Serving traditions since 1952

Kulfi falooda, matka chai and pani puri — Kailash Parbat has recreated some of its authentic and traditional recipes at the Adyar outlet

Published: 15th August 2019 06:19 AM  |   Last Updated: 15th August 2019 06:19 AM   |  A+A-

Express News Service

CHENNAI: Seven countries, 20 cities, and 58 outlets. Kailash Parbat restaurant has been offering vegetarian delicacies around the globe for 65 glorious years. Ahead of Independence Day, CE caught up with the third generation owner-cum-brothers, Kamlesh Mulchandani and Manoj Mulchandani, to know more about the inception and development of the brand at their newly-launched Adyar outlet. 
Karachi to Mumbai

“Our grandfather Chandiran Mulchandani came to India from Karachi after partition. He was a great chef. Between valuables and vessels, he chose the latter. He came to Bombay in 1947. It took him five years to settle down in the refugee camp. What started as a small shop in a 100 sqft space has now expanded to so many outlets. He officially launched the brand in 1952. Heis the creator of many recipes. My father and uncles were trained by him,” reminisces Kamlesh, co-owner.

Their father Ramchand Mulchandani took over the restaurant after the demise of their grandfather. The brothers took charge in 2007 after completing their hotel management degrees. 
“I love the management part and my brother loves cooking. The first outlet we opened after Mumbai was in Chennai. The city is warm and welcoming. We have five outlets so far with the first one in Chetpet in 2009. Our restaurant is not only known for chaat but also tandoor and North Indian delicacies. We’re targeting more south Indians and hope they like the dishes,” said Kamlesh. 

Sindhi pakodas and Chinese bhel

All the chefs have been trained either by their grandfather or father. One of the oldest chefs in the kitchen has been with them for 35 years. “Everything is prepared from scratch by the in-house team. We never source anything from outside. Right from chutneys to curries, the recipes are our grandfather’s. The preparations are done in vintage copper utensils to maintain the taste. For instance, dal makhani is slow-cooked on a charcoal set-up to bring out the original flavours,” says Kamlesh. The authenticity in taste is evident from the syrupy filling, thick curd and crispy puris.  The restaurant has earned a name for recreating Mumbai street food, Punjabi and Sindhi cuisines. While the recipes are old, the presentation comes with a twist to cater to the current generation.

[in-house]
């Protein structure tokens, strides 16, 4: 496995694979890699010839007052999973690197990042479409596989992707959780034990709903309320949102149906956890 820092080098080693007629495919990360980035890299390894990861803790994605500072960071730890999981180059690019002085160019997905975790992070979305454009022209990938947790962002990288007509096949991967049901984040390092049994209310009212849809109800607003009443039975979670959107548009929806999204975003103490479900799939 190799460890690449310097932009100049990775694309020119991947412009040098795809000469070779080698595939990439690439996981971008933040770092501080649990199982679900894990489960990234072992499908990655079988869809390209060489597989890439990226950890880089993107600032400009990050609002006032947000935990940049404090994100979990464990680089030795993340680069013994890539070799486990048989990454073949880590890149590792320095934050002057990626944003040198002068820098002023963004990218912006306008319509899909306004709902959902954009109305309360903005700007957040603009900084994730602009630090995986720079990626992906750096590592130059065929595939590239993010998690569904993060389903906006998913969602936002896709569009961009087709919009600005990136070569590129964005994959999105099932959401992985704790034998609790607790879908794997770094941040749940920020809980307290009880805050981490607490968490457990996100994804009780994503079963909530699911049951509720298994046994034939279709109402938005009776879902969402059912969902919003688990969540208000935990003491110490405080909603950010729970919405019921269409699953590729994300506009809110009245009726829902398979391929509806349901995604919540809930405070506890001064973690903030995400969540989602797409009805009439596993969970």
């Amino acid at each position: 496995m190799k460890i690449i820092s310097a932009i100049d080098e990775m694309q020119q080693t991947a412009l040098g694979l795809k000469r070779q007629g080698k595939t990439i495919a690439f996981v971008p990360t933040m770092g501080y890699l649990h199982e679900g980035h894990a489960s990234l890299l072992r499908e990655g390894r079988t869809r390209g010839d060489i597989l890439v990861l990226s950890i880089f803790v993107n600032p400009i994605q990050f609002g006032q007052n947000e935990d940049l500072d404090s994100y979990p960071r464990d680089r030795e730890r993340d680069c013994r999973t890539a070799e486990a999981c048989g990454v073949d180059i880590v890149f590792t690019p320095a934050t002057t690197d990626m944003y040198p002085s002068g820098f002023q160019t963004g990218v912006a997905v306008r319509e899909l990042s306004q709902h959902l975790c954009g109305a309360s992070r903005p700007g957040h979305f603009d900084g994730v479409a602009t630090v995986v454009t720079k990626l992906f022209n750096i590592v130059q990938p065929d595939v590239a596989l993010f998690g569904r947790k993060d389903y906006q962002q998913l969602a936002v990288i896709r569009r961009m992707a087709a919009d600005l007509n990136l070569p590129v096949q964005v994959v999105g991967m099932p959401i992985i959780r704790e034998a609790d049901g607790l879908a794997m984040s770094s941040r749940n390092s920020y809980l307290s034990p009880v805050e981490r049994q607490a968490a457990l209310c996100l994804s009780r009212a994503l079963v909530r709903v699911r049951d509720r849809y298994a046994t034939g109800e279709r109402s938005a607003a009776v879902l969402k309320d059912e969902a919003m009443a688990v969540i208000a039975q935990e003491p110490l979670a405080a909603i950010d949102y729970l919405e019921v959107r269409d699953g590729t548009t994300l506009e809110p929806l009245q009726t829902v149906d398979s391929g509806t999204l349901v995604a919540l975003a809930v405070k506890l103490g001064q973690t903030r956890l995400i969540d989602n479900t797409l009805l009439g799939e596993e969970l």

We were offered a spread of their signature dishes ranging from chole bhature, tandoor pizza, chaat platter to dum biryani and savouries. We washed it down with mango lassi, chilli guava and blue lagoon mocktail. The team will introduce a concept where the food will be served in cart-shaped crockery. “We have a vegan restaurant called V Ganapati in Lisbon. The menu offers European specialities with an Indian twist. We’ll be expanding it to Brazil, Amsterdam and then come to India. A good number of patrons have moved towards vegan food. That apart, our next outlet will be in Velachery and Ooty,” said Kamlesh.

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